YouTube Will Ban Vaccine Misinformation with New Policy
In a move that will draw praises and flak from different sections of the society, YouTube has announced its new policy to manage "harmful vaccine content" on its platform. The policy that was announced via a blog post, comes into effect immediately but might take time to be fully enforced, the company said.
As cases of COVID-19 rose across the globe last year, the company worked with experts to tackle misinformation pertaining to its medical management. As COVID-19 vaccines were approved and manufactured at record speeds, the platform also had a rise in misinformative content and has removed 130,000 videos that violated its policy so far, the company claims in the blog post.
Over time, the company has noticed that the misinformation about COVID-19 vaccines has now spilled over to vaccines in general with allegations of "chronic health effects" or their inability to "reduce transmission or contraction of the disease." This has prompted YouTube to extend its COVID-19 vaccine policy to other vaccines as well, the company said.
In line with the new policy, content that claims that "vaccines cause autism, cancer, or infertility" or aid in "tracking recipients" will be removed. However, discussions regarding vaccine failures in the past, new vaccine trials, and vaccination policies will be allowed on the platform. Personal testimonials about vaccines will also be allowed as long as they do not promote vaccination hesitancy. These policies apply to all vaccines that are currently approved and confirmed to be safe and effective by local health authorities and the World Health Organization, the company clarified in the blog post.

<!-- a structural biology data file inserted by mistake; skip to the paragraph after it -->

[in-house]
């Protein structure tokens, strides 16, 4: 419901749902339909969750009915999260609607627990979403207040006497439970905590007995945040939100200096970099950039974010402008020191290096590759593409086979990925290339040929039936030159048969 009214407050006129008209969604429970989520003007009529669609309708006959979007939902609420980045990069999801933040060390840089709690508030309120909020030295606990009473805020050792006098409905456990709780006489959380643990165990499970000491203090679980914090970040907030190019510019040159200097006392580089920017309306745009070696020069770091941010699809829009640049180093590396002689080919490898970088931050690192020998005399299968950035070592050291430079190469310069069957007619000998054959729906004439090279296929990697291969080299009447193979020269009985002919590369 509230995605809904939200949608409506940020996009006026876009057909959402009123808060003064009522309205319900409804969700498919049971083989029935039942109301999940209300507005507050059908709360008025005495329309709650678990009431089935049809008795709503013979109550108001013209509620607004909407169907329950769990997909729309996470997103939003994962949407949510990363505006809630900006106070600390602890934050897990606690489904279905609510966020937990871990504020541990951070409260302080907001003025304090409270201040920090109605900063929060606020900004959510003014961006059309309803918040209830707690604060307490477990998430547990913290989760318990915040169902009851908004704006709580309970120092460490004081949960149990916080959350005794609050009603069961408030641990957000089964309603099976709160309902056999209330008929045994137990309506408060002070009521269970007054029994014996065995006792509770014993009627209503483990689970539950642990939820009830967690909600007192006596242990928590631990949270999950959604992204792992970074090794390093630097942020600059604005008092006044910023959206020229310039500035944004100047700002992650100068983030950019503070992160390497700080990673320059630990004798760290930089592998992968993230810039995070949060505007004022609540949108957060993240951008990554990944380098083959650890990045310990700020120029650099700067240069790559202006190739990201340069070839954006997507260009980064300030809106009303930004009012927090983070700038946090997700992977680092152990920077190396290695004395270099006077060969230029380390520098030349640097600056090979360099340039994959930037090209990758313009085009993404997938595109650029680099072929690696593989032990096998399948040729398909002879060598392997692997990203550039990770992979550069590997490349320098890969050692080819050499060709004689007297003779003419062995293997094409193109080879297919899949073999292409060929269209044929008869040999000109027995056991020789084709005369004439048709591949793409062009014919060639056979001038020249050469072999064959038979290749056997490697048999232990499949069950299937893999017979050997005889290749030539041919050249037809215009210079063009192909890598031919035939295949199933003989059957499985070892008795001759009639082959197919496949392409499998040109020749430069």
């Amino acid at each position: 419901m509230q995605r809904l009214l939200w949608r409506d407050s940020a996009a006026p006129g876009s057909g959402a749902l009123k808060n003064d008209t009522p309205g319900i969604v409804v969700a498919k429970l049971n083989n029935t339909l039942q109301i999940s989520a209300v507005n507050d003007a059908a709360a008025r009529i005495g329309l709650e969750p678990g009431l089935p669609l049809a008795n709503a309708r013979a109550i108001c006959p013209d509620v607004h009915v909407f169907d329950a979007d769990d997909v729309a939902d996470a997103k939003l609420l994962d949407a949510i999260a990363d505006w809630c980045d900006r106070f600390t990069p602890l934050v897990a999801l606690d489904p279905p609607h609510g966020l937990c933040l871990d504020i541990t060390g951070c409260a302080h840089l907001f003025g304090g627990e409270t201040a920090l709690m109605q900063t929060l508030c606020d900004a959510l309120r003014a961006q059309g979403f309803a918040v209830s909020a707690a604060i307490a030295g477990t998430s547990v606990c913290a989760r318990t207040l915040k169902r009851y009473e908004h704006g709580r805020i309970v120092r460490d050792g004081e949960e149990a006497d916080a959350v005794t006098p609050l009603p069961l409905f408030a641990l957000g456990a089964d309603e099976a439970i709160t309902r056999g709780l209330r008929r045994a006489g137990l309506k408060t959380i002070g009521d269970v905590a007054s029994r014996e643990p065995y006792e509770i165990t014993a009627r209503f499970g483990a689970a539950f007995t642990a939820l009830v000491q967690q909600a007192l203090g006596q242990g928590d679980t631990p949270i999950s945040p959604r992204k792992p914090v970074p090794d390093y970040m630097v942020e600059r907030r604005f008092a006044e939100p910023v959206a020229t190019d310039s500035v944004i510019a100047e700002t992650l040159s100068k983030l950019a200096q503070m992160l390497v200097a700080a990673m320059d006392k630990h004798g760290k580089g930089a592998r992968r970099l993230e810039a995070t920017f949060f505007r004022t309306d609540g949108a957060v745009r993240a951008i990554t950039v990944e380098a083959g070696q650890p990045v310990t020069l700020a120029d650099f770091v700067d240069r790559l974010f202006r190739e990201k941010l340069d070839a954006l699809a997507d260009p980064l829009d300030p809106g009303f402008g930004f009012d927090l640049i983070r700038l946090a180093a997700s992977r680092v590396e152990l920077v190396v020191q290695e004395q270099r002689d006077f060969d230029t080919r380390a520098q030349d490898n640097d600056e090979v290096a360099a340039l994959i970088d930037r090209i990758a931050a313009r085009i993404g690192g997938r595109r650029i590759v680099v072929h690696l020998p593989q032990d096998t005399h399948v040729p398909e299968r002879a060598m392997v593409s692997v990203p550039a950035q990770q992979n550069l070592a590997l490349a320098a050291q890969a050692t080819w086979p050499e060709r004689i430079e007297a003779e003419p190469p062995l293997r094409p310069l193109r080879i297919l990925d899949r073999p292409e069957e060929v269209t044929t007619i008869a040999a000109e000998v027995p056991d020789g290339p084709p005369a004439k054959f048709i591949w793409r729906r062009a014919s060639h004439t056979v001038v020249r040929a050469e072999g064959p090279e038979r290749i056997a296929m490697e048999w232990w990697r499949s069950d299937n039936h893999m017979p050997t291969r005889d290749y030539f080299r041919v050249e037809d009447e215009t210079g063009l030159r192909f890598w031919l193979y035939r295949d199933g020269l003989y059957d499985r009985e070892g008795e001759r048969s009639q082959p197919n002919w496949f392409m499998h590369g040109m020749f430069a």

YouTube said that its policy is aimed at raising up "authoritative health information" on its platform and it wants to connect people with "credible, quality health content and sources." YouTube expects its systems to ramp due to full enforcement in due time, however, accounts of high-profile 'anti-vaxxers' were already removed, CNBC reported.
Last year, popular video-sharing websites struggled to remove a conspiracy video about the pandemic. It remains to be seen how effective YouTube's implementation will be. Users can also switch to a more lenient platform to share such content, Slate said in a report, earlier this year.
The enigmatic Dr. Pais, creator of viral patents of futuristic technologies, shares the details of his work in a rare podcast.